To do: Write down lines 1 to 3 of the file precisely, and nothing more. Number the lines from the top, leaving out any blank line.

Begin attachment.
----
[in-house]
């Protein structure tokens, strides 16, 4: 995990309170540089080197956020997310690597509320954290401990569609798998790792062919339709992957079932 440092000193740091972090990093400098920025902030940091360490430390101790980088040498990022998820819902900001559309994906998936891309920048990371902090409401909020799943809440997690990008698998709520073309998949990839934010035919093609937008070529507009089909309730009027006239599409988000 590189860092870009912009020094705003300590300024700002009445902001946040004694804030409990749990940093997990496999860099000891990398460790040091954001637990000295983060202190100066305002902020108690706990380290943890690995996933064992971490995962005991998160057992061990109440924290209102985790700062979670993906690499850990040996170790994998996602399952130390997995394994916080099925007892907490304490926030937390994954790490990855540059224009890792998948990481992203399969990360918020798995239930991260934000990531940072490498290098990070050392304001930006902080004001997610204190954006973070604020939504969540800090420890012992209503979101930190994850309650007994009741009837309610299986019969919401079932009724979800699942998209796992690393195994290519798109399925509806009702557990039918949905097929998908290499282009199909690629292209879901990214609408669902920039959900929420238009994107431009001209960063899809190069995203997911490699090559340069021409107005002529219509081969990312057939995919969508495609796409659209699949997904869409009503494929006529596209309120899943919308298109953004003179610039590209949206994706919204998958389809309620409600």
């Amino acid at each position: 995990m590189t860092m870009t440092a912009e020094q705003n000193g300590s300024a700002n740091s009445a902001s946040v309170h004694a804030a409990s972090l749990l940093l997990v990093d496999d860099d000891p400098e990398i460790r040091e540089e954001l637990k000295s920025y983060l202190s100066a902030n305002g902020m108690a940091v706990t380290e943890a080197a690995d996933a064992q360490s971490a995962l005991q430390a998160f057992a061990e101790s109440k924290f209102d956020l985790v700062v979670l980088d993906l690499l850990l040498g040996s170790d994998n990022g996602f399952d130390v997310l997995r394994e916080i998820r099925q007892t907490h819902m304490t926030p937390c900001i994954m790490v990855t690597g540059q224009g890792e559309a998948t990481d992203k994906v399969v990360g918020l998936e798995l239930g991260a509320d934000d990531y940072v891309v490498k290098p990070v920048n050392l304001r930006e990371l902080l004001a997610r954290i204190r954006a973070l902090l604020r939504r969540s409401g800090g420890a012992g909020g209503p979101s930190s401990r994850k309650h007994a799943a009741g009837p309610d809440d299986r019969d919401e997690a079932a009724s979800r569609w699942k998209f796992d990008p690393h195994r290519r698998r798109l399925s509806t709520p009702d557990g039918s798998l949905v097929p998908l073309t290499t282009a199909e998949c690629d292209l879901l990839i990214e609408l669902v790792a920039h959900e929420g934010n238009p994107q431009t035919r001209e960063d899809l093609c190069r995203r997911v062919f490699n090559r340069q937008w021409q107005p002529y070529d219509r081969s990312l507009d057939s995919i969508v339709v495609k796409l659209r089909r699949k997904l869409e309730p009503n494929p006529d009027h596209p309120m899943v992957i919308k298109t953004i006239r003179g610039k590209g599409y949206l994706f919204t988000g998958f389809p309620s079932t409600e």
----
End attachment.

[in-house]
């Protein structure tokens, strides 16, 4: 995990309170540089080197956020997310690597509320954290401990569609798998790792062919339709992957079932 440092000193740091972090990093400098920025902030940091360490430390101790980088040498990022998820819902900001559309994906998936891309920048990371902090409401909020799943809440997690990008698998709520073309998949990839934010035919093609937008070529507009089909309730009027006239599409988000 590189860092870009912009020094705003300590300024700002009445902001946040004694804030409990749990940093997990496999860099000891990398460790040091954001637990000295983060202190100066305002902020108690706990380290943890690995996933064992971490995962005991998160057992061990109440924290209102985790700062979670993906690499850990040996170790994998996602399952130390997995394994916080099925007892907490304490926030937390994954790490990855540059224009890792998948990481992203399969990360918020798995239930991260934000990531940072490498290098990070050392304001930006902080004001997610204190954006973070604020939504969540800090420890012992209503979101930190994850309650007994009741009837309610299986019969919401079932009724979800699942998209796992690393195994290519798109399925509806009702557990039918949905097929998908290499282009199909690629292209879901990214609408669902920039959900929420238009994107431009001209960063899809190069995203997911490699090559340069021409107005002529219509081969990312057939995919969508495609796409659209699949997904869409009503494929006529596209309120899943919308298109953004003179610039590209949206994706919204998958389809309620409600």
């Amino acid at each position: 995990m590189t860092m870009t440092a912009e020094q705003n000193g300590s300024a700002n740091s009445a902001s946040v309170h004694a804030a409990s972090l749990l940093l997990v990093d496999d860099d000891p400098e990398i460790r040091e540089e954001l637990k000295s920025y983060l202190s100066a902030n305002g902020m108690a940091v706990t380290e943890a080197a690995d996933a064992q360490s971490a995962l005991q430390a998160f057992a061990e101790s109440k924290f209102d956020l985790v700062v979670l980088d993906l690499l850990l040498g040996s170790d994998n990022g996602f399952d130390v997310l997995r394994e916080i998820r099925q007892t907490h819902m304490t926030p937390c900001i994954m790490v990855t690597g540059q224009g890792e559309a998948t990481d992203k994906v399969v990360g918020l998936e798995l239930g991260a509320d934000d990531y940072v891309v490498k290098p990070v920048n050392l304001r930006e990371l902080l004001a997610r954290i204190r954006a973070l902090l604020r939504r969540s409401g800090g420890a012992g909020g209503p979101s930190s401990r994850k309650h007994a799943a009741g009837p309610d809440d299986r019969d919401e997690a079932a009724s979800r569609w699942k998209f796992d990008p690393h195994r290519r698998r798109l399925s509806t709520p009702d557990g039918s798998l949905v097929p998908l073309t290499t282009a199909e998949c690629d292209l879901l990839i990214e609408l669902v790792a920039h959900e929420g934010n238009p994107q431009t035919r001209e960063d899809l093609c190069r995203r997911v062919f490699n090559r340069q937008w021409q107005p002529y070529d219509r081969s990312l507009d057939s995919i969508v339709v495609k796409l659209r089909r699949k997904l869409e309730p009503n494929p006529d009027h596209p309120m899943v992957i919308k298109t953004i006239r003179g610039k590209g599409y949206l994706f919204t988000g998958f389809p309620s079932t409600e």